I’m also really proud of the work I’ve done bringing awareness to the puppy mill issue. You can check out a lot of my current videos on my youtube channel: These are just made with me and a tiny camera – no crew. But they can give you an idea of what we are working on – I’m with a group that is fighting to end puppy stores in Los Angeles and hopefully end the puppy mill industry entirely.


You are also an animal rights activist. You want to talk about that facet of you for a little bit?


Animal rights is a huge part of my life. I’m part of a group that spends our weekends protesting pet stores that sell puppies from puppy mills. They’ve successfully closed down countless stores and have passed legislation banning the sale of puppies in stores. Our goal is to encourage people to adopt their pets from animal shelters and not “Breed or Buy While Shelter Pets Die”. With 10 million homeless dogs and cats being killed every year in our nation’s shelters it’s a really important issue.


I’m also involved with animal rescue – fostering and transporting shelter animals to new homes.


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Directors who inspire you?


That changes all the time. Right now Chris Nolan is hugely inspirational. Wes Anderson of course…


Your favourite movies?


Right now I am so in love with Inception and also Scott Pilgrim vs the World and Fantastic Mr. Fox. What else? Babe (the pig movie), The Sixth Sense, the Back to the Future-series (of course), Shawshank, Pulp Fiction, Amelie, The Shining, Moulin Rouge, Good Will Hunting, all of Chaplin’s films, and all of Miyazaki’s films – Spirited Away, Princess Mononke, Nausicaa etc…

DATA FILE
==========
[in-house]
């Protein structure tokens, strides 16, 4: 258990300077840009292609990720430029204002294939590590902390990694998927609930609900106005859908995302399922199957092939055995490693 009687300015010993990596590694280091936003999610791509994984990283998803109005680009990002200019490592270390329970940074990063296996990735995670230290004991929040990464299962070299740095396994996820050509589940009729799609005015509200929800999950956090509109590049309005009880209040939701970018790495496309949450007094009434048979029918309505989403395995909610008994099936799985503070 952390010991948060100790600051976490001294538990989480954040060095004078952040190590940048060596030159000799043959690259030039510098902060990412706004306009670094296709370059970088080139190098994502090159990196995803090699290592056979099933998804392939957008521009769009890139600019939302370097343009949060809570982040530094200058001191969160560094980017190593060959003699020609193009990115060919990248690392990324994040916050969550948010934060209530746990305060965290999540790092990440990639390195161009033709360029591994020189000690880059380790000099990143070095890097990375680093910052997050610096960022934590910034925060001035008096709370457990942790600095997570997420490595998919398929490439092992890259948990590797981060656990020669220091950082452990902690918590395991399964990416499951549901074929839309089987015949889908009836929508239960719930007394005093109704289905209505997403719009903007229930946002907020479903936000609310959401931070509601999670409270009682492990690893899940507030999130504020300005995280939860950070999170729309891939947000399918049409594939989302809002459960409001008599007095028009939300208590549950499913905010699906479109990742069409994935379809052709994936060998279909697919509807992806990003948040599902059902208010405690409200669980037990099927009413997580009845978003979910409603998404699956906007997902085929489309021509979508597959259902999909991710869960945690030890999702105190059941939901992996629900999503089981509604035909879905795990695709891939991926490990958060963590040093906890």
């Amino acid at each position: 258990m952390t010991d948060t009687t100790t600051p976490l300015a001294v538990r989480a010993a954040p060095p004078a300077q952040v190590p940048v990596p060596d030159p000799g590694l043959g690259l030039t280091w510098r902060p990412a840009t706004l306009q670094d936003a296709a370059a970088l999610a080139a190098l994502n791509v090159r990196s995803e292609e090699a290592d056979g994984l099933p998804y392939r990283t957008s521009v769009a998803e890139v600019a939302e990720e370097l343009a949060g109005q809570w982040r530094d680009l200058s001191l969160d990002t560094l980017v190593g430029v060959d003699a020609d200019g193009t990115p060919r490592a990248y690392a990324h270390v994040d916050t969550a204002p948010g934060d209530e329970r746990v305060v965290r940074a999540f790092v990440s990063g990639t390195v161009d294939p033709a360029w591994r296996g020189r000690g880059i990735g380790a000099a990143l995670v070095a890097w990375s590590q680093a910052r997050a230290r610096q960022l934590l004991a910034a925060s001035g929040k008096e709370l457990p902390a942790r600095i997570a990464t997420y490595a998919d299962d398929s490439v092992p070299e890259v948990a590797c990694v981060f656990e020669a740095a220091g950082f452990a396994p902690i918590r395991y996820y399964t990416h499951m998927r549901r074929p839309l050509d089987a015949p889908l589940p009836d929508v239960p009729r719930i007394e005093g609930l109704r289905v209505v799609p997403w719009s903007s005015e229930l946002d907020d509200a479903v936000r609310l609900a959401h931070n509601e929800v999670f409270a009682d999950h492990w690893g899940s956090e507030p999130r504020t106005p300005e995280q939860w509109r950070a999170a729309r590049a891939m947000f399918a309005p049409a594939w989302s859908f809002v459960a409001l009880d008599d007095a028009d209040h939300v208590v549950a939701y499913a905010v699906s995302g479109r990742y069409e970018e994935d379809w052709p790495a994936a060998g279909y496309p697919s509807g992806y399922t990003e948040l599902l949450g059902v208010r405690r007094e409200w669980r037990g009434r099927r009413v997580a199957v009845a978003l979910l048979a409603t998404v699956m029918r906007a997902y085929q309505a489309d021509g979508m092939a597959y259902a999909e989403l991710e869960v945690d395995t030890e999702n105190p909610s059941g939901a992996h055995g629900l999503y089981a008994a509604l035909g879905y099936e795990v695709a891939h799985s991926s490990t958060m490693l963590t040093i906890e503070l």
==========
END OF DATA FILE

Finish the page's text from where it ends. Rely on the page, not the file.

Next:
... and of course, films you have really deplored?


Wow… Hmmm…. I hate The Aviator with a passion. And although I loved the first 2 movies in the Twilight series, Eclipse was so bad I had to walk out of it. I don’t “get” The Godfather but I don’t know if I “hate” it.


Your website, Facebook, whatever else?



Facebook: Just do a search for A Foundling and I’m the only one there.


Thanks for the interview!


© by Mike Haberfelner

Legal note: (re)Search my Trash cannot
and shall not be held responsible for
content of sites from a third party.

Thanks for watching !!!



Robots and rats,
demons and potholes,
cuddly toys and
shopping mall Santas,
love and death and everything in between,
Tales to Chill
Your Bones to

is all of that.


Tales to Chill
Your Bones to
a collection of short stories and mini-plays
ranging from the horrific to the darkly humourous,
from the post-apocalyptic
to the weirdly romantic,
tales that will give you a chill and maybe a chuckle, all thought up by
the twisted mind of
screenwriter and film reviewer
Michael Haberfelner.


Tales to Chill
Your Bones to

the new anthology by
Michael Haberfelner


Out now from




On the same day
a Burglar wants to kill you
and your Ex wants
to make up ...
... and for the life of it,
you can't decide


A Killer Conversation

produced by and starring
Melanie Denholme
directed by
David V.G. Davies
written by
Michael Haberfelner
Ryan Hunter and
Rudy Barrow

out now on DVD